Somewhere, there's a tree with leaves that have turned so deeply they shine like rubies. It stands alone in a field or someone's yard with darker-hued and taller trees ranged behind. The sun hits it square causing the leaves to flash crimson against a deep green background.

I know it is out there, I just need to find it.

On my way to Dover this morning I was ahead of schedule. I took the opportunity to turn right at Milford Neck and head towards Thompsonville and South Bowers. I found a few spots that hinted at what I was looking for. But not quite.

I took a walking lunch in Dover. When clouds were out, the wind was cold and raw. The sun came out, though, and made a brisk walk comfortable. I found a few street trees that came close.

The yellow tree at one end of the old Green (right) might also be a candidate.

I didn't find the exact tree I wanted, but had a good photo-walk. I met a squirrel who suspected me of planning to steal his winter stash of nuts. I finally got a shot of the cross atop Wesley United Methodist Church; I've been looking for the right angle for some time. And I caught a nice image of the flag that flies at the memorial at the junction of Kings Highway and State street, just off of Loockerman Street.

I'm still looking for the shot that means "Fall, 2007" to me.

Wednesday, November 14, 2007

Philosophical Posts

A couple of philosophical posts out on the Delaware blogoscape have me thinking this evening.

Delaware Libertarian Steve Newton has a thoughtful and well-written post that I think outlines one of our national challenges rather neatly. Steve has found a new thing to say about the issue of immigration.
When I see a mass of illegals running for the border on CNN, that’s one thing.

When I see a fellow parishioner hold up a baby for christening, that’s another.
Exactly. We don't want uncontrolled immigration, but how can we not find fellow feeling with families who only want to live, work and worship here?

Meanwhile, Reverend Tom Starnes has a sad piece posted on the News Journal's Delaware Talk Back site. Tom had long resisted the often-repeated thought that "9/11 changed everything." But our nation's use of torture, of domestic spying, of imprisonment without trial have changed his mind.
So, yes, I concede the point: 9/11 has changed us, and not, I fear, for the better. My hope, and, yes, my prayer is that we haven't crossed too far over that line that has, except for a few blotches on the record, distinguished us as a free people and a moral leader for the whole world.
As for me, I will confess that the news of late out of Pakistan, where military ruler General Musharraf has recently suspended democracy and imprisoned his rivals, has me wondering "could that happen here?" I think not. I think that that would be fairly unlikely to happen here, and I take some comfort in that thought.

But a few years ago I would have said that the idea of that happening here was completely absurd. Now, I think, it is just unlikely.

And that change, from "absurd," to "unlikely," is a sad measure of how we have changed.

Monday, November 12, 2007

Tenth Golf Game in 2007

This should probably be subtitled "A Rainy Day on the Golf Course." It was a damp morning, with rain falling for at least three holes. This photo gives an idea of how the day looked, but it's actually this dim because I took it with my cell phone. I didn't want to take my good camera out into this sort of weather.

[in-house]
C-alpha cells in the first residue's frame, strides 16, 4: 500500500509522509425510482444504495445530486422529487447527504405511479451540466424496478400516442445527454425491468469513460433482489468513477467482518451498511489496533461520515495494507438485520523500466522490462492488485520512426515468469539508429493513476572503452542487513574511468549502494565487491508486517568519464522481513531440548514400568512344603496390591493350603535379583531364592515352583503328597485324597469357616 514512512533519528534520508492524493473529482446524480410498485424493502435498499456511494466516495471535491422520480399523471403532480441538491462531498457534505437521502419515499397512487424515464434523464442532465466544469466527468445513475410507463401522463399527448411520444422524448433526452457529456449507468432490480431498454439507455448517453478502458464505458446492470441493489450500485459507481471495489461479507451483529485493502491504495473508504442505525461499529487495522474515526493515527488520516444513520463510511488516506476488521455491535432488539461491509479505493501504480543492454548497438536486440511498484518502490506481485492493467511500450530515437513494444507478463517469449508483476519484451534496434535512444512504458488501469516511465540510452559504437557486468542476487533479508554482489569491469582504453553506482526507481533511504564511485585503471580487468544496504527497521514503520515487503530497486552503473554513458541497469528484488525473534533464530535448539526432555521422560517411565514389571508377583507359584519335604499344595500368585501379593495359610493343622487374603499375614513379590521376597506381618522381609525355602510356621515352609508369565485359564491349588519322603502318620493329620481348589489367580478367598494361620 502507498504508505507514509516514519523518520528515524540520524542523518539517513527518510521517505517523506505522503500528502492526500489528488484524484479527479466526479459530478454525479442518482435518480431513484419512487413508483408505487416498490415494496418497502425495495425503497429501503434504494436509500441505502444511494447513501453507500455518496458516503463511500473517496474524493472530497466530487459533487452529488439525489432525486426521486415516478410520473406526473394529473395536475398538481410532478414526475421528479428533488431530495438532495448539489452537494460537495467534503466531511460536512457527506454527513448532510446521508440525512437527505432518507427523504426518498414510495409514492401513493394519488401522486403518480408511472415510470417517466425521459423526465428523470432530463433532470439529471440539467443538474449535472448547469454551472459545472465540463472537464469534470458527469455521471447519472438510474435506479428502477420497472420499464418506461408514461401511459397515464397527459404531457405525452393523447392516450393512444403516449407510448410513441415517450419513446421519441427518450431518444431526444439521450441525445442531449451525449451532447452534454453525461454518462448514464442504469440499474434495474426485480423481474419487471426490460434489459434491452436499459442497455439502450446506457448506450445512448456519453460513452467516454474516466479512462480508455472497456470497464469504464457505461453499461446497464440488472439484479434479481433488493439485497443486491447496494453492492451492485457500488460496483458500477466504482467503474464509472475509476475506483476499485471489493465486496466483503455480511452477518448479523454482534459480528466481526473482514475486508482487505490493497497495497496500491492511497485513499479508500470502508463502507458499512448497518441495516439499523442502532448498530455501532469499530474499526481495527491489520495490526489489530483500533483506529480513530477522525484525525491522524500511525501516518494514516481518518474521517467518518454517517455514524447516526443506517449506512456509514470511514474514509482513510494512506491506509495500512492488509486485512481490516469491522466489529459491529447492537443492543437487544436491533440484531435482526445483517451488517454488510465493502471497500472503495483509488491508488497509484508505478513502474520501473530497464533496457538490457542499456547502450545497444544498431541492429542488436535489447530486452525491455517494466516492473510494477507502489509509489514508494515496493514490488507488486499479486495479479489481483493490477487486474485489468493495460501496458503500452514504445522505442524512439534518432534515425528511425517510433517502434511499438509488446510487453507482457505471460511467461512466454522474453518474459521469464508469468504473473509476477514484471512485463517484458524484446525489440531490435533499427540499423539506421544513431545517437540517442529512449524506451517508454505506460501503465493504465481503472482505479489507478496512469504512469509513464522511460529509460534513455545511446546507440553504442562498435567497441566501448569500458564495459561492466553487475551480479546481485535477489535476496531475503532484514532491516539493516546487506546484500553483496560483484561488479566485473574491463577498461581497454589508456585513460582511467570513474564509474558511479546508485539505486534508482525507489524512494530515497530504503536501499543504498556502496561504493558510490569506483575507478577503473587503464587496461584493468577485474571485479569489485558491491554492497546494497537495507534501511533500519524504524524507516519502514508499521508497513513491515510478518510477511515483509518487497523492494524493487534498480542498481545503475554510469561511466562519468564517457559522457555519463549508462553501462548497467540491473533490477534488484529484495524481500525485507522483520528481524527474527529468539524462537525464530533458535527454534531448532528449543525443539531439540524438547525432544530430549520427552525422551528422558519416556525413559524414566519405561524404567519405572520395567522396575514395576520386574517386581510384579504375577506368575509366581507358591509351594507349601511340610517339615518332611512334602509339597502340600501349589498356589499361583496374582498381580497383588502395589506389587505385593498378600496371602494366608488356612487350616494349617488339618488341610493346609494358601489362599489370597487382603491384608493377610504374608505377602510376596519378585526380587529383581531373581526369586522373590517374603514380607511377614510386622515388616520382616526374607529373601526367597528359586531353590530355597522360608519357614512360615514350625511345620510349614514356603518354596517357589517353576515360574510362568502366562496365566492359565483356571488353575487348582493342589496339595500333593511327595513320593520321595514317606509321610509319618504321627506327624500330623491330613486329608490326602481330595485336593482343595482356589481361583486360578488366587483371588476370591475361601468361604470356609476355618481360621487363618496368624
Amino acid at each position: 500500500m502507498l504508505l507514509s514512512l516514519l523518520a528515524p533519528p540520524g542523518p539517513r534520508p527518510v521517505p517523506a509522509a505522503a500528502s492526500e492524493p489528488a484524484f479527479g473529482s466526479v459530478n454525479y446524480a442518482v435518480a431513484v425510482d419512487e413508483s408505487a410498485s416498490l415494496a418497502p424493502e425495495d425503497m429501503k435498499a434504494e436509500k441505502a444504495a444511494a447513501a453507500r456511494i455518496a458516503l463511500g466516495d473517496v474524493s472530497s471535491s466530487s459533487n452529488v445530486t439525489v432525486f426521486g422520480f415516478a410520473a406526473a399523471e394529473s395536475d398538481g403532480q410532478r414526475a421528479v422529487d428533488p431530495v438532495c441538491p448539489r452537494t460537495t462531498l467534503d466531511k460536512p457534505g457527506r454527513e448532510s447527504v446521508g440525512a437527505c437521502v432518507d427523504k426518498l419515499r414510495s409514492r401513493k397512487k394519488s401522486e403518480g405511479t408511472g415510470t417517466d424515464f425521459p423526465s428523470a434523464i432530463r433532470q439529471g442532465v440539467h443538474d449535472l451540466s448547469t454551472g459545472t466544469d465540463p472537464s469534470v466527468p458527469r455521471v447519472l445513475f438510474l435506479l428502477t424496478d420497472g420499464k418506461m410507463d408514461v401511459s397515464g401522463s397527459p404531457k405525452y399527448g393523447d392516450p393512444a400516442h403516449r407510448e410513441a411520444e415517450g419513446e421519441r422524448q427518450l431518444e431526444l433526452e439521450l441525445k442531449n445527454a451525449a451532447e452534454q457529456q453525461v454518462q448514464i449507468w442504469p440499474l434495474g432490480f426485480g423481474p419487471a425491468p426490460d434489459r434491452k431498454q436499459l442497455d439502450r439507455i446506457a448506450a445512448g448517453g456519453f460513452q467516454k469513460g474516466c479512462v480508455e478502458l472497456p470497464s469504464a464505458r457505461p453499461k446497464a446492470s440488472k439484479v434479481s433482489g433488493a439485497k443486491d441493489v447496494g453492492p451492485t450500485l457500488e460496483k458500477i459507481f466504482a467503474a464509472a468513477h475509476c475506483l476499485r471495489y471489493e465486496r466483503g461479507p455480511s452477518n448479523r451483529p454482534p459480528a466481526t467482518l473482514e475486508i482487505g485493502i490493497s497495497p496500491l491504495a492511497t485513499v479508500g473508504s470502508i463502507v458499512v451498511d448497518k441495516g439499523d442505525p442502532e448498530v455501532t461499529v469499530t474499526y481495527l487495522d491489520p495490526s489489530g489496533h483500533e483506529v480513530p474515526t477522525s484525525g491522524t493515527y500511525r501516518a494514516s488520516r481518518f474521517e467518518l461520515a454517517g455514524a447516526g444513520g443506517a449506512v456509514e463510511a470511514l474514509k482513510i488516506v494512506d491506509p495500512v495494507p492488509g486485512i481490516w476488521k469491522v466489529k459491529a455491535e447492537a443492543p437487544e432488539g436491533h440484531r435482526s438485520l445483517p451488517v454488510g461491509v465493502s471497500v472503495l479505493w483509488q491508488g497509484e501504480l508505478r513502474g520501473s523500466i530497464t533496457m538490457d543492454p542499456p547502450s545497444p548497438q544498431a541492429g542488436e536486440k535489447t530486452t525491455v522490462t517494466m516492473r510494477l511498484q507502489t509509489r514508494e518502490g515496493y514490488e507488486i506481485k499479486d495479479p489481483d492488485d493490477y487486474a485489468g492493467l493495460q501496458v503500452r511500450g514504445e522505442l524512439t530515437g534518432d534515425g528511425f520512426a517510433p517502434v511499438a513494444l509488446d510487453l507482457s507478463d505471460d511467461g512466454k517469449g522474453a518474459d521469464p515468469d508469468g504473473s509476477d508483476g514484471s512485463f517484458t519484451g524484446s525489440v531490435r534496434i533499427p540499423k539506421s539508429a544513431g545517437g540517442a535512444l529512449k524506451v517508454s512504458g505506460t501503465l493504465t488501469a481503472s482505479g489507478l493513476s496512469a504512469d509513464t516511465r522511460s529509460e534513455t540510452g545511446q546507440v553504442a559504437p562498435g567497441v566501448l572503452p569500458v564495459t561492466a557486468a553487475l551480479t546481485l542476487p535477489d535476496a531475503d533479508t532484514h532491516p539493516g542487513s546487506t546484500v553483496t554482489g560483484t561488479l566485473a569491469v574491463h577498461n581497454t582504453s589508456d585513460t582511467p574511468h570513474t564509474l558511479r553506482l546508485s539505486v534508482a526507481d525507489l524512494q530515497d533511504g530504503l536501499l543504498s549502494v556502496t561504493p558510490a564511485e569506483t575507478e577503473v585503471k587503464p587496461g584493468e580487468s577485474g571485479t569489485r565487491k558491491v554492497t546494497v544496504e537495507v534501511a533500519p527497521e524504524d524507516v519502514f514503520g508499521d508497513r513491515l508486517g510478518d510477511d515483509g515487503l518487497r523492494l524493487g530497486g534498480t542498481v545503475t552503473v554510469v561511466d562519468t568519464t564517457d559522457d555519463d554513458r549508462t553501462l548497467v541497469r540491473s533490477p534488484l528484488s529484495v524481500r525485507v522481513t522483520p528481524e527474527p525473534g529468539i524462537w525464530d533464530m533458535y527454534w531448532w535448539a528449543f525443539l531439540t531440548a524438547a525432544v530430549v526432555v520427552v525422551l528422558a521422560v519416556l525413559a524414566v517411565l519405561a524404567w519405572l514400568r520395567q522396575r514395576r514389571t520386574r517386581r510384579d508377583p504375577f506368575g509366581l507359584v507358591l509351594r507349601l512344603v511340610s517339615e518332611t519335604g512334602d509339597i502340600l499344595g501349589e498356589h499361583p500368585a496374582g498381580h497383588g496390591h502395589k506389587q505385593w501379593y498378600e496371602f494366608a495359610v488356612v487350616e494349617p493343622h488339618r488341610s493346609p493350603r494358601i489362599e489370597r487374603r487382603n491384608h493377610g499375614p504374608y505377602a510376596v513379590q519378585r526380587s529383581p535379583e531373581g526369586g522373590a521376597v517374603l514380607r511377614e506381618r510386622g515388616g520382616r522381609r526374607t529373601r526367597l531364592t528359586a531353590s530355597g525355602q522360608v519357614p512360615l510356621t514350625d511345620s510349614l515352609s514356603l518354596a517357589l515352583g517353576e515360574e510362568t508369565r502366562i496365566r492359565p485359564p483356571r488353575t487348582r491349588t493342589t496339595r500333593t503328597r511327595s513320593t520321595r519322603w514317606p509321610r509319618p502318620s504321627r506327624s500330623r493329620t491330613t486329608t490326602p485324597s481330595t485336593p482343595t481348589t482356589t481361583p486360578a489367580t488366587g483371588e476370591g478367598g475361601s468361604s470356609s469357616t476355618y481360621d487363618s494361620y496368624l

Earlier this year, Karen bid on a set of greens passes to Baywood Greens for me at a silent-auction fund-raiser. I should have used them during the summer. I failed that, but wanted to make sure to use them before it gets too cold.

This was the seventh different course I played this year. It is a very nice course; well-maintained and challenging.

I asked Andy and my work-friends Sandy and Mike T. to join me. Andy, Mike and I had the day off for Veteran's Day. Sandy took a vacation day and we met first thing this morning at the pro shop.

We made a good group. Andy and I often play together. Sandy has joined us in the past. Mike and Sandy and I work together on a lot of projects and I was fairly certain Mike and Andy would get on well. I was right.

I had worried that it would be too cold, but it was in the mid-40s already by the time we started. I was comfortable in a mid-weight sweater. It did start raining at one point, but not to hard and it only lasted for a few holes.

I wish I could say I played better. I had fewer blow-up holes, but maintained a steady, dependable mediocrity and carded a lamentable 121. It is a harder course than I'm used to, and it has been more than two months since I last played, but why make excuses? I enjoy the game and the occasional well-played hole. I hit some drives I am proud of and I had a par.

And I spent a few hours with friends. You can't ask for much more than that.

Sunday, November 11, 2007


I reached 88,888 miles in my Prius today. I was on my way home from dropping the girls off at the Sussex Dance Academy for a Nutcracker Ballet rehearsal.

It has been 145 days since I reached 77,777 miles, back in June. I averaged more than 76 miles each day over that stretch. I had calculated an average of almost 87 miles a day during the run from 66,666 to 77,777.

The difference, I think, is that the 4 months between the 6s and the 7s was all during the school year, when I do a lot of driving running the girls back and forth from dance classes in the evenings. About half of the nearly five months between the 7s and the 8s was in the summer, when I don't do quite as much girl-running.

And, yes, I do realize how sad it is for me to be so obsessed with this stuff. But I treasure my silly habits.

Friday, November 9, 2007

Lighthouse Update: "Honey, I'm Home!"

Michael Gabriel had his first look this week at the Delaware Bay Lighthouse he bought from the federal government this fall. According to a story in the News Journal this morning, the California lawyer made the trip out to Fourteen Foot Bank Lighthouse on Thursday, accompanied by a Delaware man who once helped run the lighthouse for the Coast Guard.